We have provided answers to a few of the common questions most frequently asked about flood insurance.
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If my home is flooded, won’t federal disaster assistance pay for my damages?
No. Federal disaster assistance offers loans to help cover flood damage, not compensation for your losses. Even then, those loans are only available if the President formally declares a disaster … and less than 10 percent of all weather emergencies in the United States are declared.
Am I eligible for flood insurance?
You must live in a community that participates in the National Flood Insurance Program (NFIP) to qualify for National Flood Insurance. Find out if your community participates in the NFIP and the kinds of NFIP resources available in your community.
It’s a good idea to buy flood insurance even if you live in a low- or moderate-risk area. Almost 25 percent of all flood insurance claims come from areas with minimal flood risk. You may qualify for the Preferred Risk Policy (a lower-cost flood insurance policy) that provides contents coverage for as little as $39 per year and building plus contents coverage for just over $112 a year.
Why do I need flood insurance, even though my community has never been flooded?
The fact that a flood hasn’t occurred within recorded history doesn’t mean one hasn’t happened in the past or that one won’t happen soon.
Structures located in high-risk flood areas have a significant chance (26 percent) of suffering flood damage during the term of a 30-year mortgage while only a 9 percent chance of loss from fires. A home mapped in a high-risk area is three times more likely to suffer damage from a flood than a fire in the lifetime of a typical mortgage!
For these reasons, flood insurance is required as a condition of receiving Federal or federally-backed financial assistance.
The purchase of flood insurance is mandatory for all Federal or federally-backed financial assistance for the acquisition and/or construction of buildings in high-risk flood areas (Special Flood Hazard Areas or SFHAs).
The amount of flood insurance coverage required by the Flood Disaster Protection Act of 1973, as amended by the
National Flood Insurance Reform Act of 1994, is the lesser of the following:
- The maximum amount of NFIP coverage available for the particular property type,
- The outstanding principal balance of the loan, or
- The insurable value of the structure.
- If the property is not in a high-risk area, but instead in a low- to moderate-risk area, the law does not require flood insurance; however, it is recommended since historically about one-in-four flood claims come from these low- to moderate-risk areas. Note that if during the life of the loan the maps are revised and the property is now in the high-risk area, your lender will notify you that you must purchase flood insurance. If you do not purchase flood insurance, the lender will force place it, which could be at a much higher rate.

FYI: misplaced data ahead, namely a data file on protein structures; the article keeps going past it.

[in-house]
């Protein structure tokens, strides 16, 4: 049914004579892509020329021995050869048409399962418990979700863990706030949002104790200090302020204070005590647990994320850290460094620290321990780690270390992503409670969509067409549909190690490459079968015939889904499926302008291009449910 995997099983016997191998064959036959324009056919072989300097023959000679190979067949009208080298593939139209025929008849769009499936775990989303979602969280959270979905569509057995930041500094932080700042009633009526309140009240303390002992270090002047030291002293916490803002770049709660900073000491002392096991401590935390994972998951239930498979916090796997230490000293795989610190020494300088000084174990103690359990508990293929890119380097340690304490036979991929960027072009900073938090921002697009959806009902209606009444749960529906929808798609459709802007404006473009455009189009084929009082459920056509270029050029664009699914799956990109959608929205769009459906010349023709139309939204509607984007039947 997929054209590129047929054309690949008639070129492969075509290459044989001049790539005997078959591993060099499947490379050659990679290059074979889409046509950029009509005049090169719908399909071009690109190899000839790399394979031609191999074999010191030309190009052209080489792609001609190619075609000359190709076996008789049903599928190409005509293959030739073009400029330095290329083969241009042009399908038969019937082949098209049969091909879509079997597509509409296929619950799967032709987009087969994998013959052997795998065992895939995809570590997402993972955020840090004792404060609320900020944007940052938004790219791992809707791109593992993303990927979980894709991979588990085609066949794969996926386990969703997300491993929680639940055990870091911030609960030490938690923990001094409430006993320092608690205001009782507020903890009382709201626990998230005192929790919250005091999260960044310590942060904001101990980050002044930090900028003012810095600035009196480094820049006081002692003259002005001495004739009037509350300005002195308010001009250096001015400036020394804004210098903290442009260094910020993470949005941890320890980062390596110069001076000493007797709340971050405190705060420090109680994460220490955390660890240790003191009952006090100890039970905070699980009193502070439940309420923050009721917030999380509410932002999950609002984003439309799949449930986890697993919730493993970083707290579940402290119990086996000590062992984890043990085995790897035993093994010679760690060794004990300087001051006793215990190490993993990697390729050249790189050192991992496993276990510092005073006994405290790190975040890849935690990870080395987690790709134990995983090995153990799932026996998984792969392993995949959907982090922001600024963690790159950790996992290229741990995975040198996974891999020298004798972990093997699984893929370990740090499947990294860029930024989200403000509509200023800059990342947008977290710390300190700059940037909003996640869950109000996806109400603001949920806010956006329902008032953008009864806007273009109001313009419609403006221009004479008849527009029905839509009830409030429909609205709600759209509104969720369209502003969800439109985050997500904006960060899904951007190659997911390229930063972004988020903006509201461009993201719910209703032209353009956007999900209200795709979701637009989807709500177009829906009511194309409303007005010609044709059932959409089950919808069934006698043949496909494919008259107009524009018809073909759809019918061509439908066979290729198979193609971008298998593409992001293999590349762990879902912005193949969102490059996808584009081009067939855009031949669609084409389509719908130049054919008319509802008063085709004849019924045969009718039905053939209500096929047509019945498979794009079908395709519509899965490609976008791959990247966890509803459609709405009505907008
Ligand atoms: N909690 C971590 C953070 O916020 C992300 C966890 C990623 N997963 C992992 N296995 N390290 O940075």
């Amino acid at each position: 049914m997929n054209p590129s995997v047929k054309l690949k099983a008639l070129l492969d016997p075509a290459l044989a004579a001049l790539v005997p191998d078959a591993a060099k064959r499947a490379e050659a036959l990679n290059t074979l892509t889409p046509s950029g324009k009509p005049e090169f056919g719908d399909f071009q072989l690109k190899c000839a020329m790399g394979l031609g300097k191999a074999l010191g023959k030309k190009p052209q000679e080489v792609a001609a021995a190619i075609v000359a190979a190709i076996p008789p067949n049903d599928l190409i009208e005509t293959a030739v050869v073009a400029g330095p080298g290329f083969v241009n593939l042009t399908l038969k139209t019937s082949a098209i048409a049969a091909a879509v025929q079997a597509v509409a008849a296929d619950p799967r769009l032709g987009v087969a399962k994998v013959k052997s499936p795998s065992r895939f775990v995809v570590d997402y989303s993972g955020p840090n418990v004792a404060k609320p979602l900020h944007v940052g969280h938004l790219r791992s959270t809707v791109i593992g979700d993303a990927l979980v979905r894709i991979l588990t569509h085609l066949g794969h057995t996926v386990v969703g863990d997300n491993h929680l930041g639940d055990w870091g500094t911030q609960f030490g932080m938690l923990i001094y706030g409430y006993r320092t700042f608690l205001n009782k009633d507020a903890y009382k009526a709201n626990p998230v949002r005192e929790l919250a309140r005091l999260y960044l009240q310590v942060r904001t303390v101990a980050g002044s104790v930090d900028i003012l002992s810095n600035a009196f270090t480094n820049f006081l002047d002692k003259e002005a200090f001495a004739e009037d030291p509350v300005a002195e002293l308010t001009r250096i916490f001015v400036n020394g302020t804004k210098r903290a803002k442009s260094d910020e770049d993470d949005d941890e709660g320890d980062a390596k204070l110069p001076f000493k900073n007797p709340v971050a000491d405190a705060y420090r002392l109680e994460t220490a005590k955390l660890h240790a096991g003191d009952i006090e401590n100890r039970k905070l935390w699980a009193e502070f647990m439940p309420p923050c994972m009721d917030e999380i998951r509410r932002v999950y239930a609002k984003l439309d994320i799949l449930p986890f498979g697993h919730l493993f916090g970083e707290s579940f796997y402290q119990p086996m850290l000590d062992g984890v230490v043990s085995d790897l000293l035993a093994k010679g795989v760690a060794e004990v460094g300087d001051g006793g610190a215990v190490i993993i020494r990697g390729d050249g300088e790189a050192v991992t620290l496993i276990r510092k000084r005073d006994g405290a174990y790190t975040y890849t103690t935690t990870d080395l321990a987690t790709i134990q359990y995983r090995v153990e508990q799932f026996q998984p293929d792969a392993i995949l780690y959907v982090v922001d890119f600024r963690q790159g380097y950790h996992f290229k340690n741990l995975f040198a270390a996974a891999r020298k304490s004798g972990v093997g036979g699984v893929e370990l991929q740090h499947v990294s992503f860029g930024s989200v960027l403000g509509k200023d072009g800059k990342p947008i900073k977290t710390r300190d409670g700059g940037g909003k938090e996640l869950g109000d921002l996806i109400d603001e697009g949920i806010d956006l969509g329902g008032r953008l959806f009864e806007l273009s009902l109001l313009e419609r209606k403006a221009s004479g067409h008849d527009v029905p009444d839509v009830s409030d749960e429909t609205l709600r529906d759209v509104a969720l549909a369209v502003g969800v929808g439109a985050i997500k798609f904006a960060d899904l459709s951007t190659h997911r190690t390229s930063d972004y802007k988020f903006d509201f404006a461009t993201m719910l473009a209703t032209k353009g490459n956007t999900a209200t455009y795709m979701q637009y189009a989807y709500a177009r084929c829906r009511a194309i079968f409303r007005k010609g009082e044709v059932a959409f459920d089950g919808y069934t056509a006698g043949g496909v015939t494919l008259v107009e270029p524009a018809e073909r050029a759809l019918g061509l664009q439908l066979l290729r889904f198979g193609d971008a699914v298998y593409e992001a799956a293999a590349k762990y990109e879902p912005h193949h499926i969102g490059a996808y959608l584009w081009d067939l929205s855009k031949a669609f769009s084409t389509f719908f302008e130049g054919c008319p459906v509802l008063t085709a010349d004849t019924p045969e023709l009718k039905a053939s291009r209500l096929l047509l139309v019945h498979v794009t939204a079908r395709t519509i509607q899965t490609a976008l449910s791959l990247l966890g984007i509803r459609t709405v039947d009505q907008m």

Yes. The Preferred Risk Policy is available in low- to moderate-risk areas for as little as $112 per year.
I’m not in a high-risk area, but I’d like complete flood coverage. Is this possible?
Yes! You are eligible to purchase a flood policy with the same coverage you would receive if you lived in a high-risk area. That is of course, as long as your community participates in the NFIP. And, you may qualify for the Preferred Risk Policy (a low-cost flood insurance policy) that provides contents coverage for as little as $39 per year and building and contents coverage for as little as $112 per year.
Yes. If you live in a high-risk area and have received disaster assistance from the Small Business Administration (SBA) after a flood, you are required to purchase and maintain flood insurance coverage until the loan on your property is paid off.
If you don’t get flood insurance and another flood damages your property, you will be denied federal disaster assistance. If you sell the property, you are required to notify the buyer of the need to purchase and maintain flood insurance.
The National Flood Insurance Program has an arrangement with private insurance companies to sell and service flood insurance policies. A list of private insurance companies that sell and service NFIP flood insurance policies is available to you.
You may also contact your insurance agent or company to find out more about Federal flood insurance or find an agent serving your area.
Many private insurance companies offer Excess Flood Protection, which provides higher limits of coverage than the NFIP, in the event of catastrophic loss by flooding. For more information, contact your insurance agent or company or find an agent serving your area on FloodSmart.gov.